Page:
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What can I do?

Resource Use and Sustainable Food

Many of the purchases we make are a drain on natural resources. Every item that is manufactured in this world takes materials, water and energy to make. The materials are largely extracted from nature, and the methods of extraction are typically polluting and damaging, which ends up diminishing or destroying ecosystems. 

Think about paper as an example: the primary raw material for the manufacture of non-recycled paper is trees. When a forest is cut down to make paper it not only removes carbon-sequestering trees from our planet, it also destroys a forest ecosystem. Each tree can support up to 300 species of plants (moss, lichens, small bushes, etc.), insects, birds, amphibians and mammals. When trees are cut down, precious habitat and life-sustaining ecosystems are removed. Many species become extinct. In this way, our consumption results in a less diverse and vibrant world.

Your commitment to eliminating paper use, recycling paper and choosing paper made from post-consumer* recycled content all contributes to a more verdant and healthy world for all species to live in, including us humans.

Think about the manufacture of your clothing, electronics, furniture, sports equipment, etc. – were the raw materials locally sourced?  How many miles did they travel to the point of manufacture and what distance did the products have to travel for you to buy them?

  • In general, choose products made from recycled content (especially post-consumer* recycled content where possible), in order to minimise your impact on the world.
  • Reuse everything you possibly can, and recycle/upcycle or repurpose items which can no longer fulfil their original function.

*post-consumer content is content which was discarded by a consumer, having been used once already.

Sustainable Food Choices

  • Buy locally produced food and products: Food sourced locally is fresher and healthier for you because it travelling less miles. When you buy local you are also contributing to stable employment in Ireland. Find local foods and Farmers’ Markets on this map. Check into, a Trinity startup which helps to connect people to healthier food sources.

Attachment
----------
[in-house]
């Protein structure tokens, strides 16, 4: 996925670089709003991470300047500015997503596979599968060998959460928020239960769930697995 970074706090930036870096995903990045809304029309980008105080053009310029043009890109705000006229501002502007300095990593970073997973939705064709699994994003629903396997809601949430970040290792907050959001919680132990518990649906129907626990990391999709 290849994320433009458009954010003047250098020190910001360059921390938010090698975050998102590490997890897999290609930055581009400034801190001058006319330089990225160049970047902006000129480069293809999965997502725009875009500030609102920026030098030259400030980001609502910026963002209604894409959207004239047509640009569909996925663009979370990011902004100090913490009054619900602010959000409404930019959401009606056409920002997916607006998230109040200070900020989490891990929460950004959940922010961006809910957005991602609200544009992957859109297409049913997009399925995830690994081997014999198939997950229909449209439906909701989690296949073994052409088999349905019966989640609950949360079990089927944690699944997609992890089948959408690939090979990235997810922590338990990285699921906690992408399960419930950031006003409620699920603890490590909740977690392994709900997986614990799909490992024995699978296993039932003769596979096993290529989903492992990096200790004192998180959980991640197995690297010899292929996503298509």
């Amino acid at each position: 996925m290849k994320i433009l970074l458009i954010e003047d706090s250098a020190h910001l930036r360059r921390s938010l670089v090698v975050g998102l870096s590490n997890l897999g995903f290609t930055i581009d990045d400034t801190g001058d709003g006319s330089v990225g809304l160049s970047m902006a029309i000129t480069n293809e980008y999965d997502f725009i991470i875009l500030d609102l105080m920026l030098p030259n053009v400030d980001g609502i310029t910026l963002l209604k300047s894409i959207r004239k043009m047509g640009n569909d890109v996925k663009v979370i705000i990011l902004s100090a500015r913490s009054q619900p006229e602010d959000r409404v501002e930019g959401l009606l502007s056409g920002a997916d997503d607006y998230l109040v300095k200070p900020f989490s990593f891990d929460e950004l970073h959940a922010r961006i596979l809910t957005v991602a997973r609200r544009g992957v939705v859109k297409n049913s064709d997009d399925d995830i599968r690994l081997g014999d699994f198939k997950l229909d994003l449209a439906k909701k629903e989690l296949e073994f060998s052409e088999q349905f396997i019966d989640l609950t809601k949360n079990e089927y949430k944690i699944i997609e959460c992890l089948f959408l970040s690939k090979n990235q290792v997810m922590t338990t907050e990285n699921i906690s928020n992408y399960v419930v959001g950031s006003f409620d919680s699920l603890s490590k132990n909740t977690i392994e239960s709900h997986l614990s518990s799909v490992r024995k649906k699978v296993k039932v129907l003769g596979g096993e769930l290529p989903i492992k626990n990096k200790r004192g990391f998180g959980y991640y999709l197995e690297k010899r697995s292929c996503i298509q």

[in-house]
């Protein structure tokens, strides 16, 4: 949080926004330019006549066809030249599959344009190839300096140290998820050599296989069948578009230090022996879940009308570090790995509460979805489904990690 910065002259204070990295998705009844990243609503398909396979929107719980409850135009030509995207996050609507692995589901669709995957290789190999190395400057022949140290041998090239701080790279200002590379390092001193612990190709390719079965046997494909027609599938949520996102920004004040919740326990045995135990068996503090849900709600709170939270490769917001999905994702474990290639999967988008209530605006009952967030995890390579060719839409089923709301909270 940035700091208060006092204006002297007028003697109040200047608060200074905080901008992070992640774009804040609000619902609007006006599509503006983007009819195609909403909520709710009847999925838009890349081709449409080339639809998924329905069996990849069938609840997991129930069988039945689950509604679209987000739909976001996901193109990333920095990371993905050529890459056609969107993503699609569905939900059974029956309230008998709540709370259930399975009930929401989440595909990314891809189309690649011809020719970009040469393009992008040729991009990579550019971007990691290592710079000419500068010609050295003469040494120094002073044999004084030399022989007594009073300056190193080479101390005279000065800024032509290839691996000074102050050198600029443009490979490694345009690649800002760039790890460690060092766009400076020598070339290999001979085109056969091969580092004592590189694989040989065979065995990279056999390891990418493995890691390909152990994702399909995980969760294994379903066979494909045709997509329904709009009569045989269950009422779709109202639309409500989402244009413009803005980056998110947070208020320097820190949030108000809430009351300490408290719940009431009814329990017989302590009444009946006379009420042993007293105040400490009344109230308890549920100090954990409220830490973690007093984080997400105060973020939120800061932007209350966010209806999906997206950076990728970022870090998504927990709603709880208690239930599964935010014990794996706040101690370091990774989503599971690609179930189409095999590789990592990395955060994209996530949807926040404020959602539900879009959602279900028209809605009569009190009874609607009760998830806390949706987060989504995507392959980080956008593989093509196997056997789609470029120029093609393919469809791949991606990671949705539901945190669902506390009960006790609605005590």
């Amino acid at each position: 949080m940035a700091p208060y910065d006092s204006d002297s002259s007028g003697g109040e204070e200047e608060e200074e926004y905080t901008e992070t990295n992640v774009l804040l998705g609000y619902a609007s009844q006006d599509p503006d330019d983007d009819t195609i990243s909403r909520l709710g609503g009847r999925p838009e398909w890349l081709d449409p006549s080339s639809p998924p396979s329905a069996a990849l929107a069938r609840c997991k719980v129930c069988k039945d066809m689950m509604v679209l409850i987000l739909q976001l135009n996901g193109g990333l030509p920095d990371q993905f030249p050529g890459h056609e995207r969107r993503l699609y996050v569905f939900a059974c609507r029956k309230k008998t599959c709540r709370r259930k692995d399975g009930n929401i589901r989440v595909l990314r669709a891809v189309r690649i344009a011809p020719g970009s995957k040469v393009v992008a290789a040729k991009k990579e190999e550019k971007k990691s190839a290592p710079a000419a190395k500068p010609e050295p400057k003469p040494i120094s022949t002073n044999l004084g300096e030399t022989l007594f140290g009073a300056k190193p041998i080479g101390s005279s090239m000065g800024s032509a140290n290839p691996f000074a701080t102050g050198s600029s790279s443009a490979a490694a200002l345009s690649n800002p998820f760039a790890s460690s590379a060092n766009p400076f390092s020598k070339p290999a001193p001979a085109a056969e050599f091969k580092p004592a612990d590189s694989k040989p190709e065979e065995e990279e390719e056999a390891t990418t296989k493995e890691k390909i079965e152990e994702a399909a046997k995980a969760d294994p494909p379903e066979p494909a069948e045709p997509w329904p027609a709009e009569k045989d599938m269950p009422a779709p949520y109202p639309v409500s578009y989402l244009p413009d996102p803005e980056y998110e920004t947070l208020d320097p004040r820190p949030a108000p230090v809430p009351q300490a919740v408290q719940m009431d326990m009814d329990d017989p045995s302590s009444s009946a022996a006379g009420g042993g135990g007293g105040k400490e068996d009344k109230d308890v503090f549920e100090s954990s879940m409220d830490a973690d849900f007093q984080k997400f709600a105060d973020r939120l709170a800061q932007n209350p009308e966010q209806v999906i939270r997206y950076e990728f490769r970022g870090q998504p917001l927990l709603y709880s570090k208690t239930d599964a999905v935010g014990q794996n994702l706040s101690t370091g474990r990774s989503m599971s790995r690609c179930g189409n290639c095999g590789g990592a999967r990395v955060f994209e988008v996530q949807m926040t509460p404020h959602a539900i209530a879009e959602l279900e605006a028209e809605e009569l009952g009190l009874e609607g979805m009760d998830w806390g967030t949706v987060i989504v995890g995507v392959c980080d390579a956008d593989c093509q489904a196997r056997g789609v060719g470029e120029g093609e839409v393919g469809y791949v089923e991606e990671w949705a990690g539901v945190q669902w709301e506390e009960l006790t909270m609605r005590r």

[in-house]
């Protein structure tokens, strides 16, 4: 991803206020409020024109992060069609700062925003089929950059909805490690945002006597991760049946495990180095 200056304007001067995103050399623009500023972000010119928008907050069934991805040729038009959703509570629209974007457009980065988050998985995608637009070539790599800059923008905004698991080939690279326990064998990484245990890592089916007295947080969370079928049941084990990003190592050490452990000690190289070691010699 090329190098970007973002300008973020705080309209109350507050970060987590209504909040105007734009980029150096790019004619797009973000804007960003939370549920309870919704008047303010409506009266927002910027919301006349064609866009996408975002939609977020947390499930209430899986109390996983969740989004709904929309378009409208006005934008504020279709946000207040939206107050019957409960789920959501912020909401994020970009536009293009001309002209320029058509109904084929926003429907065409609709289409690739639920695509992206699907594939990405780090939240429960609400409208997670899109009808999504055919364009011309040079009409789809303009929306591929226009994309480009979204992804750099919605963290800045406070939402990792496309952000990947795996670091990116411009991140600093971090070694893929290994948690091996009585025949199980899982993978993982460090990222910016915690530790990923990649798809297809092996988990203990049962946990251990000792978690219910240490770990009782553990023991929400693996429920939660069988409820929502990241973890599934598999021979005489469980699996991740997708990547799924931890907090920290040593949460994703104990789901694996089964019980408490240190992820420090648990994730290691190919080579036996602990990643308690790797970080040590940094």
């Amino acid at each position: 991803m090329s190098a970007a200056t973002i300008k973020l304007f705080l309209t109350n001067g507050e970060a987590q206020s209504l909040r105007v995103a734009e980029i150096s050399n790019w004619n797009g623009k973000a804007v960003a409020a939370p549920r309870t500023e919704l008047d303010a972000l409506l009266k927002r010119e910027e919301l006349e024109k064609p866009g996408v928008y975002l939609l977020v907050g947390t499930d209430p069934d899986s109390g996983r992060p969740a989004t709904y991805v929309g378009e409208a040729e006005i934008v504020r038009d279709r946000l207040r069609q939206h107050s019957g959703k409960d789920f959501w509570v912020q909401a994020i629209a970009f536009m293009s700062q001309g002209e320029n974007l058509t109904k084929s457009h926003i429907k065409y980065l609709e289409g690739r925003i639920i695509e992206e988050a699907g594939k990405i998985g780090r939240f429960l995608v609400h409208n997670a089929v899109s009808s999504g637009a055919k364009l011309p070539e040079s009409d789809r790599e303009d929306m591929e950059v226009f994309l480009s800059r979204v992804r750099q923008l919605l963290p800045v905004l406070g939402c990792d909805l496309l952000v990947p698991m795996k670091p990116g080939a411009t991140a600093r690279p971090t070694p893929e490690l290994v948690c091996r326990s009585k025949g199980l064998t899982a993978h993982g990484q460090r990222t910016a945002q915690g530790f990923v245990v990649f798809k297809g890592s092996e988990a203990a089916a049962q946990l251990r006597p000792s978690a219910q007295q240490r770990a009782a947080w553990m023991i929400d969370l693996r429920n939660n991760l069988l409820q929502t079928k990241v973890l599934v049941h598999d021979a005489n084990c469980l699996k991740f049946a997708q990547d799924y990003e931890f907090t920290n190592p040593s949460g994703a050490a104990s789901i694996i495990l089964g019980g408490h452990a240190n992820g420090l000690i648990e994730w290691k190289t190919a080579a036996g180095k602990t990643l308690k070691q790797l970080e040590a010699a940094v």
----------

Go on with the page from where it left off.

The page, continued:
• Eco-sensitive: Buy food produced with minimal chemical input (e.g. organic or biodynamic) to ensure the least possible damage to ecosystems and to your own health. Conventional agriculture employs thousands of tons of chemical fertilisers, pesticides, insecticides, herbicides and fungicides, some of which can end up in the food grown. These chemicals damage the soil for long term use (requiring further chemical inputs) and can harm human health. Reduce your potential exposure by eating organic where possible.
  • Eat less meat: The (negative) environmental footprint of a diet with meat in it is 200% to 500% greater than a plant based diet. Reduce your meat consumption to benefit your body, the planet and your bank balance.
  • Humane: If you do purchase meat and dairy products, be attentive to healthy, comfortable conditions for farm animals. Free-range animals have a prescribed space of land to roam around, rather than being housed in pens all their lives. Purchase ‘Free Range’ meat and dairy foods where possible, in order to minimise harm and distress to farm animals.
  • Fairtrade: Fairtrade-certified suppliers are sensitive to fair labour conditions for their employees. Seek products which are Fairtrade. 
  • GMO-free: The EU unfortunately allows genetically modified foods within EU states (and since 2015 has prevented member states from opting out of this). Most of the genetically modified organisms (GMOs) are feed crops for farmed animals. However, be aware of the source of your meat and dairy foods, buy local where possible.
  • Reduce your food waste at home with these recommendations.
  • Drinking water: Keep a reusable water bottle with you so you can refill from the water fountains across Trinity sites, instead of buying water in disposable bottles.

Reusable Cups

Bring your own travel mug/reusable cup to the tea/coffee vendors in and around Trinity rather than using a disposable cup. An estimated 200 million disposable drinks containers are thrown out daily in Ireland. Find out more from the Conscious Cup Campaign.  
Compare the carbon footprint of disposable and reusable cups in this study from the University of Basel.

Reusable Options in Trinity:

  • use ceramic cups available in the Buttery café and the Pavilion (and anywhere else that provides them)
  • bring your own cup and get 40 cent or 10% (depending on the location on campus) off the price!
  • if you don’t already have a reusable/travel cup, thermos mugs (35cl) are available to buy in the SU shop and main cafes for only €8.95 and you get your first coffee or tea free!
  • a range of 'Keep Cups' are available to buy in outlets around Trinity (Science Café, SU shop, Buttery, etc.)